October 1, 2020
“I’m graduating, but what now?” is the burning question for students and their new degrees. So many career and life opportunities lay ahead. With social media platforms, students are pulled multiple directions in where to start, thinking that their lives should look like what they see in others’ posts. Many blogs have compiled lists of what to do in our 20s. One Huffington Post article lists 12 things we should be doing in our 20s. Within the list, you find both “chase your dream job” and “traveling lots-sometimes alone.” But which comes first? Our careers or our spontaneous life experiences?
“Travel the world!” “See the most while you’re young!” “Make mistakes!”
Instagram influencers show the highlights of following big dreams to take the less traditional route in our twenties. Their lifestyles seem attainable with their “figure it out along the way” mindsets, but students must consider that some influencers lack college debt. A prominent role model for many on Instagram is Indy Blue, a 23 year-old blogger that labels herself as a nomadic traveler. When scrolling through Blue’s Instagram, you can find pictures of her posing in front of famous monuments all over the world. One of her captions reads “…I booked a one way flight to Paris, because if I was going to be lonely, I might as well be lonely in Paris, right?” She then proceeds to tell of her adventure meeting new friends. Blue embodies risk and spontaneity for her 337K followers. Although she is now settling down due to her recent pregnancy, she maintains a strong following.
In an opinion article from Retire Before Dad, recent graduates are given advantages of traveling in their 20s. Health and fearlessness are the top two. In your 20s, you’re in peak health and condition to bike, swim, ski, and hike. The fearlessness you hold in your 20s to ride on motorized bikes in congested Asian cities without helmets or jump out of planes begins to fade as you become older.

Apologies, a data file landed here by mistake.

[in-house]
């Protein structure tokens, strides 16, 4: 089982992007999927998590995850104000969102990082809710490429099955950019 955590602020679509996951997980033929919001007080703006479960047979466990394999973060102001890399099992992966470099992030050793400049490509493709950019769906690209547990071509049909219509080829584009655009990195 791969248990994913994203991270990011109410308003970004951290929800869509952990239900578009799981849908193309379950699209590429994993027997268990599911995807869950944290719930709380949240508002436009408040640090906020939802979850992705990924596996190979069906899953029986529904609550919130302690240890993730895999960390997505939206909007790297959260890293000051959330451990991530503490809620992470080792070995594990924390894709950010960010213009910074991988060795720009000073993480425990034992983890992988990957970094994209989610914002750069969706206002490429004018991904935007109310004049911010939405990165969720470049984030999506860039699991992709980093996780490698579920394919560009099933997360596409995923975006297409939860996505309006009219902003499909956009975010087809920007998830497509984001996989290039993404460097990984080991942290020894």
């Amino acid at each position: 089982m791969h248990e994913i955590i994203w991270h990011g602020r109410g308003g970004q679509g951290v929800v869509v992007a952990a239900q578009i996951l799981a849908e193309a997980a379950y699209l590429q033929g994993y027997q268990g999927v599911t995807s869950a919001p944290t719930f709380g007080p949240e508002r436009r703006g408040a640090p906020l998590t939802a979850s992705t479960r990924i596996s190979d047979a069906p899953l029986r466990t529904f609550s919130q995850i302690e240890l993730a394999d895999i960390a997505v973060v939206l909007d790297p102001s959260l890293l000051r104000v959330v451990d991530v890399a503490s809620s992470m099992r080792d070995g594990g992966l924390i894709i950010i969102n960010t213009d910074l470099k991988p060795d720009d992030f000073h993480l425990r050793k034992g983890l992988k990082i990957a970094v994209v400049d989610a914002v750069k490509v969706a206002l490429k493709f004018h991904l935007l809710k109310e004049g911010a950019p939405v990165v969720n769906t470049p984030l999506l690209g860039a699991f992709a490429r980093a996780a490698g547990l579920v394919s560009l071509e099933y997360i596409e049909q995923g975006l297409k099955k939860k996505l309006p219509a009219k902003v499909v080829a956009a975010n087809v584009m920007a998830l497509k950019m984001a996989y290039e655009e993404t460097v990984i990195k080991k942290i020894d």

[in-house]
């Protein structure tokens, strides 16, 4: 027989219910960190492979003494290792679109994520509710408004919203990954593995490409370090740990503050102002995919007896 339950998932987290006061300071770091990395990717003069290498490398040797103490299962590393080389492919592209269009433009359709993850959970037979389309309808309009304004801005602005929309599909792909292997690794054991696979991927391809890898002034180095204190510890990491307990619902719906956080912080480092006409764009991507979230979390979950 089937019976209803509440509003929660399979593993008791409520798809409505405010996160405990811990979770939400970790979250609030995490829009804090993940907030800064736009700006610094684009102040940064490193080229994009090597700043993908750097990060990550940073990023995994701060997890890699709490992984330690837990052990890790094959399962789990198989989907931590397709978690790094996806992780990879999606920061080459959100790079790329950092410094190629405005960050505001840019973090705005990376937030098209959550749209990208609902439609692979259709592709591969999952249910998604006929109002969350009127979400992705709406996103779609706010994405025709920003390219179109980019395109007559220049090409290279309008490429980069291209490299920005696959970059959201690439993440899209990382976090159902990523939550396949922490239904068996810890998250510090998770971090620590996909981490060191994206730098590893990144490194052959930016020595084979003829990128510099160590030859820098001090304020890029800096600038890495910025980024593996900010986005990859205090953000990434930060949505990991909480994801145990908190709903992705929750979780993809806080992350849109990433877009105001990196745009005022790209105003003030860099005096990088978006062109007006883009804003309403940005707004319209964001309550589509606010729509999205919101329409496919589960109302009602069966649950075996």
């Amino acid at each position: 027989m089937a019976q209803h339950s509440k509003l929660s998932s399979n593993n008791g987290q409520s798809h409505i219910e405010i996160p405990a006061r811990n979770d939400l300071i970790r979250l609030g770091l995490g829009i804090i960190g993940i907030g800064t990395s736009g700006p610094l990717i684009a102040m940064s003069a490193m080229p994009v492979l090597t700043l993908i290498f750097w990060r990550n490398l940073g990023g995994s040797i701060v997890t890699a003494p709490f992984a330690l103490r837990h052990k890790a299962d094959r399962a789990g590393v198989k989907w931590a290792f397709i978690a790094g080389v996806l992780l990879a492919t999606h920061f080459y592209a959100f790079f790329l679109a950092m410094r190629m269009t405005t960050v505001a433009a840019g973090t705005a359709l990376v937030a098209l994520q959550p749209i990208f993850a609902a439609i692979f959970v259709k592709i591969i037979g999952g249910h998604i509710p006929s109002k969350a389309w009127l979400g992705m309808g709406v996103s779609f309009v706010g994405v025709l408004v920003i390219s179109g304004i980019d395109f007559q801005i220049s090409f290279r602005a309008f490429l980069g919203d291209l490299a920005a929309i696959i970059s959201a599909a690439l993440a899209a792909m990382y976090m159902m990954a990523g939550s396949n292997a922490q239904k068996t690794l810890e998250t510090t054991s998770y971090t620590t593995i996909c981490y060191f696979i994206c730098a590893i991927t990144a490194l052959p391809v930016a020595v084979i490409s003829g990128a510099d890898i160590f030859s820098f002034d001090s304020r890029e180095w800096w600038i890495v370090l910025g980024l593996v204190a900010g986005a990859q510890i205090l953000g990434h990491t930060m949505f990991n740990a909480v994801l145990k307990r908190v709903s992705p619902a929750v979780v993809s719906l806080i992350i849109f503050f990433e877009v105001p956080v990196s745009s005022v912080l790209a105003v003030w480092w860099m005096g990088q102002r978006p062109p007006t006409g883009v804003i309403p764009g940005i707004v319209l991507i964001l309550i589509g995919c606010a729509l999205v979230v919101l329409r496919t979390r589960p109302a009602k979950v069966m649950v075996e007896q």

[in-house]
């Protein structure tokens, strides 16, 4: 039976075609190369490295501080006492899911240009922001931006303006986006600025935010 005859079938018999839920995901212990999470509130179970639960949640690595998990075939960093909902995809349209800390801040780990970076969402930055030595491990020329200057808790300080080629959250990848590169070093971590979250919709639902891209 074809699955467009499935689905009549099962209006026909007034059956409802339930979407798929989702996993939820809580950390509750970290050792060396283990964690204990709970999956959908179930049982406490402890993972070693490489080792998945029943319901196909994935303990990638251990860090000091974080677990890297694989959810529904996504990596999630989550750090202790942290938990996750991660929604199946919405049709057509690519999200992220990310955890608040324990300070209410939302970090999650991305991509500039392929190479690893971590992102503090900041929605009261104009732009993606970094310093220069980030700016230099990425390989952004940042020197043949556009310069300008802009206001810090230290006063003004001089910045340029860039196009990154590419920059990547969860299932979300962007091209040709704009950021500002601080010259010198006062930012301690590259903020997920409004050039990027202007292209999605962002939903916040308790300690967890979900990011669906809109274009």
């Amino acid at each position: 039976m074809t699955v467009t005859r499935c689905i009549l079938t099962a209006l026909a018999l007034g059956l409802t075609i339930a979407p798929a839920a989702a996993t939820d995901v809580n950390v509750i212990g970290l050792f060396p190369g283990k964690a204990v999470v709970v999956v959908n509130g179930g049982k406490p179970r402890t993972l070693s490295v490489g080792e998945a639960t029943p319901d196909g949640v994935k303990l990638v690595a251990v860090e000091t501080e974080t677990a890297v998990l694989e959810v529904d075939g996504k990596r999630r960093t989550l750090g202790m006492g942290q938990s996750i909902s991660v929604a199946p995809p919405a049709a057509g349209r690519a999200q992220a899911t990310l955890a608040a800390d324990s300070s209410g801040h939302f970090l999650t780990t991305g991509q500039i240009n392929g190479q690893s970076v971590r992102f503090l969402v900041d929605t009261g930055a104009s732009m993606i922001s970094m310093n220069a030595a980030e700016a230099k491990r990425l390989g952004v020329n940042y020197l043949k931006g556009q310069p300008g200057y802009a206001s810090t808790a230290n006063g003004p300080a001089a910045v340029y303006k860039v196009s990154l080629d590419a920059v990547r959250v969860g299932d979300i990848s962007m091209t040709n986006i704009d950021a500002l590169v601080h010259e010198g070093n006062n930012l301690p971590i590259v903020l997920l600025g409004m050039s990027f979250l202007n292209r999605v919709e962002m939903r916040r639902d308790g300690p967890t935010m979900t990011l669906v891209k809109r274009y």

While Instagram promotes a path of travel, the advice is contradicting with the log-in of our LinkedIn accounts. A post made by Hadi Zein, an upcoming graduate, opens with “It’s hiring season!” and shares an inspirational message about job searching for his peers. Zein has over 500 connections and a detailed profile on the site. Most LinkedIn users have come across someone like Zein on their feeds, and it makes them question themselves — “Should I be doing that?” LinkedIn has many 20 year-olds out on the hunt to achieve their dream jobs, and those users may see content making them feel the pressure to jump immediately into the working world.
According to Dr. Meg Jay in her new book The Defining Decade, a significant portion of our lifetime earning potential happens in our 20s, making it important to start work immediately. Starting work in your 20s will lead to a salary plateau by your 40s. This makes it difficult to reach the salary peak in your 40s if you start in your 30s.
Students today are graduating with debt and uncertainty. The global pandemic has caused a recession throughout the United States, making many jobs more unattainable to new graduates. Chasing their dream jobs may be a rocky road starting in 2020/2021. This is steering more and more students towards the opportunity of starting their travels early. Making their 20s a time of travel and spontaneity would transition students from in-class learning to learning from the world around them.
When students move their tassels to the left, a decision is expected to be made. Whether graduates jumpstart their life experiences or buckle down into their careers, they will be faced with positive and negative consequences. Students must evaluate which decision best aligns with their long-term goals and trust that they are making a good decision, no matter which they pick.
Kate Snider is a senior majoring in Advertising with a concentration in copywriting. Outside of class, Kate works at the Creative Center – a new organization started within Comm Arts to assist other creatives with their portfolios. She is continuously inspired by encounters with new people and places. Post-graduation, Kate plans on looking for work in Portland, Oregon to expand her hobbies of hiking and photography.